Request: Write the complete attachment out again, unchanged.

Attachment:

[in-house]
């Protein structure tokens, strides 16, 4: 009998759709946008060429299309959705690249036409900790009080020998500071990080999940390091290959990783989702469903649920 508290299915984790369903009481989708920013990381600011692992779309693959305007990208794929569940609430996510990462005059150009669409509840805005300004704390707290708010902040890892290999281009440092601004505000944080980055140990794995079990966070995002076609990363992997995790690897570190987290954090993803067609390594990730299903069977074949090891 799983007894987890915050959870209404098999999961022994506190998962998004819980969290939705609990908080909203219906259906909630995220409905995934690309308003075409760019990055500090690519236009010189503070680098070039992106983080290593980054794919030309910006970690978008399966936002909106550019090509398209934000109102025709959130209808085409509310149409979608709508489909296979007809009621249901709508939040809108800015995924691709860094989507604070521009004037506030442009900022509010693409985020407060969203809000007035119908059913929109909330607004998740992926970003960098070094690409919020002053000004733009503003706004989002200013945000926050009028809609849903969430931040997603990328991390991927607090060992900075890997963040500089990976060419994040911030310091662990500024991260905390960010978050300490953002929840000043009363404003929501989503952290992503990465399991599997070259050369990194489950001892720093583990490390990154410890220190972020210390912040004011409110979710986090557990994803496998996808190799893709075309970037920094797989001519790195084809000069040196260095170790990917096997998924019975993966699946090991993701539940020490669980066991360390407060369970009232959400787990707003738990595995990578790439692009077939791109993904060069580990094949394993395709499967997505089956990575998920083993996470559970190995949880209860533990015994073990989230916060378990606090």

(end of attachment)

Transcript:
[in-house]
């Protein structure tokens, strides 16, 4: 009998759709946008060429299309959705690249036409900790009080020998500071990080999940390091290959990783989702469903649920 508290299915984790369903009481989708920013990381600011692992779309693959305007990208794929569940609430996510990462005059150009669409509840805005300004704390707290708010902040890892290999281009440092601004505000944080980055140990794995079990966070995002076609990363992997995790690897570190987290954090993803067609390594990730299903069977074949090891 799983007894987890915050959870209404098999999961022994506190998962998004819980969290939705609990908080909203219906259906909630995220409905995934690309308003075409760019990055500090690519236009010189503070680098070039992106983080290593980054794919030309910006970690978008399966936002909106550019090509398209934000109102025709959130209808085409509310149409979608709508489909296979007809009621249901709508939040809108800015995924691709860094989507604070521009004037506030442009900022509010693409985020407060969203809000007035119908059913929109909330607004998740992926970003960098070094690409919020002053000004733009503003706004989002200013945000926050009028809609849903969430931040997603990328991390991927607090060992900075890997963040500089990976060419994040911030310091662990500024991260905390960010978050300490953002929840000043009363404003929501989503952290992503990465399991599997070259050369990194489950001892720093583990490390990154410890220190972020210390912040004011409110979710986090557990994803496998996808190799893709075309970037920094797989001519790195084809000069040196260095170790990917096997998924019975993966699946090991993701539940020490669980066991360390407060369970009232959400787990707003738990595995990578790439692009077939791109993904060069580990094949394993395709499967997505089956990575998920083993996470559970190995949880209860533990015994073990989230916060378990606090």